With the dust settling from the exit of Yellow Corp. in the less-than-truckload (LTL) market, following its Chapter 11 bankruptcy protection filing earlier this month, various industry stakeholders have taken time since then to assess what Yellow’s departure, as well as its 8%-to-9% sector market share, means for LTL and the freight transportation sector, too.
One common theme, regarding Yellow leaving the market, has been that the LTL market is well-positioned to handle the spillover freight that the company had in its network, at the time of the bankruptcy filing, coupled with some rate swings as well.
Glenn Koepke, GM, Network Collaboration, for Chicago-based FourKites, a provider of real-time tracking and visibility solutions across transportation modes and digital platforms, explained that there is a lot of excess LTL capacity right now, with both national and regional LTL players able to take on that volume and not have a material impact on operations.
“LTL networks are generally very asset intensive, and they're very fixed networks,” explained Koepke. “So, between the other national players and the regional players, that volume can get consumed right now because of the soft market. If this happened, a year ago, we're in a more doomsday type scenario.”
What’s more, even though Yellow had been facing various financial challenges for more than a decade, Koepke said its exit serves as a huge reminder for the national players to be careful, scalable, and also be nimble, adding that cannot be done by taking volume only to sacrifice profit to do it, which is not likely to be sustainable for the long haul.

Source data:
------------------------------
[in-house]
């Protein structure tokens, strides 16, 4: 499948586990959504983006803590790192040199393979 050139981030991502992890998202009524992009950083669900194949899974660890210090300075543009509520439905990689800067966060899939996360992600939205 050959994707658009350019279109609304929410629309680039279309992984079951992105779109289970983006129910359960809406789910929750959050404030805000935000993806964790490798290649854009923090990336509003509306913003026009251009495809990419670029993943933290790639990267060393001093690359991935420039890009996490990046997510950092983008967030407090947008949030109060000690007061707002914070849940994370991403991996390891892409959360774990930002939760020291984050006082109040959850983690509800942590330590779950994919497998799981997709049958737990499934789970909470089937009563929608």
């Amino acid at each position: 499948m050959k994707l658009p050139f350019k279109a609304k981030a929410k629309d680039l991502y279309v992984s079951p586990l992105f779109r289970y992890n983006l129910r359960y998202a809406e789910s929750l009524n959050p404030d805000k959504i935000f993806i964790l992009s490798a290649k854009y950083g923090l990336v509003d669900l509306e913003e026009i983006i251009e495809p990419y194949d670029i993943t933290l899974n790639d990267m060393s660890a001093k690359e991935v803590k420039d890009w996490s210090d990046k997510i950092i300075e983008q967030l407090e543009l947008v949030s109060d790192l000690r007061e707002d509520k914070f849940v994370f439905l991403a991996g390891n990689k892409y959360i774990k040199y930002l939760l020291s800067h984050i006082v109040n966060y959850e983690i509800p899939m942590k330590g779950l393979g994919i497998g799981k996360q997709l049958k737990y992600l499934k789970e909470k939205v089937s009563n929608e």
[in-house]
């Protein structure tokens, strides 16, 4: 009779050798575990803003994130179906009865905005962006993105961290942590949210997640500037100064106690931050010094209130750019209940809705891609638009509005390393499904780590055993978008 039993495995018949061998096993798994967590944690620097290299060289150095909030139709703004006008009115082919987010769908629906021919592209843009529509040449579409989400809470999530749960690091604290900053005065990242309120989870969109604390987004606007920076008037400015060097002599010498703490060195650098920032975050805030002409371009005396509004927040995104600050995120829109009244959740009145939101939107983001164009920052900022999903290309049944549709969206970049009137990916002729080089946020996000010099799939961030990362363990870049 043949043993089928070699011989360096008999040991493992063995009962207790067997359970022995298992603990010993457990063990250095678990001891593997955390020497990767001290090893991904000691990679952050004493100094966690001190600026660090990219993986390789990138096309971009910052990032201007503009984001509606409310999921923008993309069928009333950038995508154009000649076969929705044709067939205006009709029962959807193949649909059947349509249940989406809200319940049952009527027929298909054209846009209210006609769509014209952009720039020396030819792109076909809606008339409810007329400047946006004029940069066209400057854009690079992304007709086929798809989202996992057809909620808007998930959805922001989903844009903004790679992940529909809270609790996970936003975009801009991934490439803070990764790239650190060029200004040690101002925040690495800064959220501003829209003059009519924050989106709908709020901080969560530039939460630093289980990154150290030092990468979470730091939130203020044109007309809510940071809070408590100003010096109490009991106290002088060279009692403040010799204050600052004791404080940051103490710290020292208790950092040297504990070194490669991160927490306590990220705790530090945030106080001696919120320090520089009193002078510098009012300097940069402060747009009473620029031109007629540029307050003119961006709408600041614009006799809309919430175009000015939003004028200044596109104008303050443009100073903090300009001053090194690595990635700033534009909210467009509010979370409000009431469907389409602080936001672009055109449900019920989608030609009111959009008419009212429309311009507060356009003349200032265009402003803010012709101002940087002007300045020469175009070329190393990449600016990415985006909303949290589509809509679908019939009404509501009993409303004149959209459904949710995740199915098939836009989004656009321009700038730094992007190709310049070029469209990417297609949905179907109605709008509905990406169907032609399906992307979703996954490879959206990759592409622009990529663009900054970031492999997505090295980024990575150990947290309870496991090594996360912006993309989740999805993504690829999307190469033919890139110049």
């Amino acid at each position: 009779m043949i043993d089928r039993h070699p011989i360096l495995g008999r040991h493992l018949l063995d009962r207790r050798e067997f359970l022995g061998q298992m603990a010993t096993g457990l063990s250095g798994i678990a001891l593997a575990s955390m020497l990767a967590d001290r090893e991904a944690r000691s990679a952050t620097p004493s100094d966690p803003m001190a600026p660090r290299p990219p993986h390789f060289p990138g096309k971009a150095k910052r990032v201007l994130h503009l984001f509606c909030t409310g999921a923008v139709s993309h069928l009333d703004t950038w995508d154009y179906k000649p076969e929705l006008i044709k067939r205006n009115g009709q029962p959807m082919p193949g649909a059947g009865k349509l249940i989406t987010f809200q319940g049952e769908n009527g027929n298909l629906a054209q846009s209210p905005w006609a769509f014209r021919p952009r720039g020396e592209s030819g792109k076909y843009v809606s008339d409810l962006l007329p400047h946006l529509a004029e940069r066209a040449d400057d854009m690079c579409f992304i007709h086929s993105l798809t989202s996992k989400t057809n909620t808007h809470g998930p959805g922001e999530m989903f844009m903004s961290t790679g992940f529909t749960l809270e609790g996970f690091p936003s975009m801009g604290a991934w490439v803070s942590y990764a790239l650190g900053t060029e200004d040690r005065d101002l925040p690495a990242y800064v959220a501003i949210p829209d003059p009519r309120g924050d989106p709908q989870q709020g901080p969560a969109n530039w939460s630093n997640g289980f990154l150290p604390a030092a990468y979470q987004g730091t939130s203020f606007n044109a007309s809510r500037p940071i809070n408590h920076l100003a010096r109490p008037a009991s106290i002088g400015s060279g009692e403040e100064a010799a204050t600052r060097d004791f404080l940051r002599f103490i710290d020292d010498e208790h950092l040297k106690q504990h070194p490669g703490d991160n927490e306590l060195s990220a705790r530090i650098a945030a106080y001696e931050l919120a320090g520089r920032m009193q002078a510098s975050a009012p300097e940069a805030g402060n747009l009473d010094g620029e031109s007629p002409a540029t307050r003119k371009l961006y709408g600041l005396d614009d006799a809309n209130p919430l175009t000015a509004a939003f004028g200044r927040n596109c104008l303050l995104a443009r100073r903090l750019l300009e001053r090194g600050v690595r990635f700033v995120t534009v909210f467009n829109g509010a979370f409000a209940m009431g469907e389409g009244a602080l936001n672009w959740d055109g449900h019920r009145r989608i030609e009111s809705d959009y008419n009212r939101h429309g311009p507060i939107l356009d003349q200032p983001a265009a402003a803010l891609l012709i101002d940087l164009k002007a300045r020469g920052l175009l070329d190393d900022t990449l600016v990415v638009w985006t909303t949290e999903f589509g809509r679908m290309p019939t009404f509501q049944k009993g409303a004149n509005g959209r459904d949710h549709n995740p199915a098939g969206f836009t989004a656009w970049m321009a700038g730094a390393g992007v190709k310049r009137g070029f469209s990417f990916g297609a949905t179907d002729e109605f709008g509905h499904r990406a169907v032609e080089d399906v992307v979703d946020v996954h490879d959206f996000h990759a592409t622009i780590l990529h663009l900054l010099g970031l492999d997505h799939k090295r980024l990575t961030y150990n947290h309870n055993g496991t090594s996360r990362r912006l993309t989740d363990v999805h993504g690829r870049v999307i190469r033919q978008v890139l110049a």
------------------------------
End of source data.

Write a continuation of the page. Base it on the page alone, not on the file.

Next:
“I think what we'll see out of this is the expansion of more and more regional players,” he said. “And ideally, they can take on some of the equipment and the assets there, as well as some of the [Yellow] employees, but it is a shakeup of the LTL industry. It's going to impact pricing a little bit but not as much right now just because demand is so soft. Capacity is going to get swallowed up. Will things change? Let's say you fast forward 12-to-18 months in the LTL market, the economy is booming and everything else, you know what will happen? I think there's enough runway for companies to invest to be able to scale into additional capacity. So, that 8%-to-9% of LTL capacity that Yellow had, I think, will be a blip on the radar in two years when the economy's booming.”
Dave Menzel, COO for Chicago-based third-party logistics and technology-enabled transportation services provider Echo Global Logistics, observed that the impact of Yellow leaving the market was not as dire as it could have been, because shippers using Yellow saw it coming and made contingency plans well in advance of the bankruptcy.
And from a shippers’ perspective, Menzel noted that this happened at a pretty good time, because the trucking market remains very soft, much different from the onset of the pandemic in early 2020 into early 2022, as LTL carriers had built up capacity to serve the elevated pandemic-driven demand, prior to consumer demand softening, which led to what he called a reasonable amount of excess capacity in the market.
“And despite that fact, the LTL carriers were holding pretty firm on price,” said Menzel. “They were pretty disciplined, in how they run their networks. “Just because the economy softens up, they're going to be slower to change their pricing, because they have terminals and got people, and an operation to run.”